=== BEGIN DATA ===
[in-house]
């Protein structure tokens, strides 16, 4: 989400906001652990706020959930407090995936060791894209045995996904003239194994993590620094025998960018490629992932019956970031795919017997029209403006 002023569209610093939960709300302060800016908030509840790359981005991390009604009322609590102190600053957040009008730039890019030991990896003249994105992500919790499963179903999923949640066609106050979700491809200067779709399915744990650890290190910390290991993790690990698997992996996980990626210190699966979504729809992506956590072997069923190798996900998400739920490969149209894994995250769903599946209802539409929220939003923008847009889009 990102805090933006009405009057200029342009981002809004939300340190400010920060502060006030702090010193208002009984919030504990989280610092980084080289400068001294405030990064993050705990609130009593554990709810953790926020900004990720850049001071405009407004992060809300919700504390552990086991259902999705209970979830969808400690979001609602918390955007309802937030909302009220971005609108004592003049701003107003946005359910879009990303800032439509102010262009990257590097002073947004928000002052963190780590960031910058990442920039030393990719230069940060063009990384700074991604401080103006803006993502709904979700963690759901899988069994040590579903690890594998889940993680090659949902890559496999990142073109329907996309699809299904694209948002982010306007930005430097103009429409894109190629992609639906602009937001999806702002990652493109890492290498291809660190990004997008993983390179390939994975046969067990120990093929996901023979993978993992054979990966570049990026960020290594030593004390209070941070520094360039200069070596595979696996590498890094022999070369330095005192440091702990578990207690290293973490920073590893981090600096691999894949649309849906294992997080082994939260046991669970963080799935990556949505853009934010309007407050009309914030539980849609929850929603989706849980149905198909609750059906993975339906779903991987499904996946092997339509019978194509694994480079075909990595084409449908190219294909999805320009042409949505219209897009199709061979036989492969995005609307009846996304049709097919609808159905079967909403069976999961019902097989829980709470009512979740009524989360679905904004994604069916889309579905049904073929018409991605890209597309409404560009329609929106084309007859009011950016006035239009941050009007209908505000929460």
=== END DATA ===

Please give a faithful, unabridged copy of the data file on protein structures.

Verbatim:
[in-house]
């Protein structure tokens, strides 16, 4: 989400906001652990706020959930407090995936060791894209045995996904003239194994993590620094025998960018490629992932019956970031795919017997029209403006 002023569209610093939960709300302060800016908030509840790359981005991390009604009322609590102190600053957040009008730039890019030991990896003249994105992500919790499963179903999923949640066609106050979700491809200067779709399915744990650890290190910390290991993790690990698997992996996980990626210190699966979504729809992506956590072997069923190798996900998400739920490969149209894994995250769903599946209802539409929220939003923008847009889009 990102805090933006009405009057200029342009981002809004939300340190400010920060502060006030702090010193208002009984919030504990989280610092980084080289400068001294405030990064993050705990609130009593554990709810953790926020900004990720850049001071405009407004992060809300919700504390552990086991259902999705209970979830969808400690979001609602918390955007309802937030909302009220971005609108004592003049701003107003946005359910879009990303800032439509102010262009990257590097002073947004928000002052963190780590960031910058990442920039030393990719230069940060063009990384700074991604401080103006803006993502709904979700963690759901899988069994040590579903690890594998889940993680090659949902890559496999990142073109329907996309699809299904694209948002982010306007930005430097103009429409894109190629992609639906602009937001999806702002990652493109890492290498291809660190990004997008993983390179390939994975046969067990120990093929996901023979993978993992054979990966570049990026960020290594030593004390209070941070520094360039200069070596595979696996590498890094022999070369330095005192440091702990578990207690290293973490920073590893981090600096691999894949649309849906294992997080082994939260046991669970963080799935990556949505853009934010309007407050009309914030539980849609929850929603989706849980149905198909609750059906993975339906779903991987499904996946092997339509019978194509694994480079075909990595084409449908190219294909999805320009042409949505219209897009199709061979036989492969995005609307009846996304049709097919609808159905079967909403069976999961019902097989829980709470009512979740009524989360679905904004994604069916889309579905049904073929018409991605890209597309409404560009329609929106084309007859009011950016006035239009941050009007209908505000929460």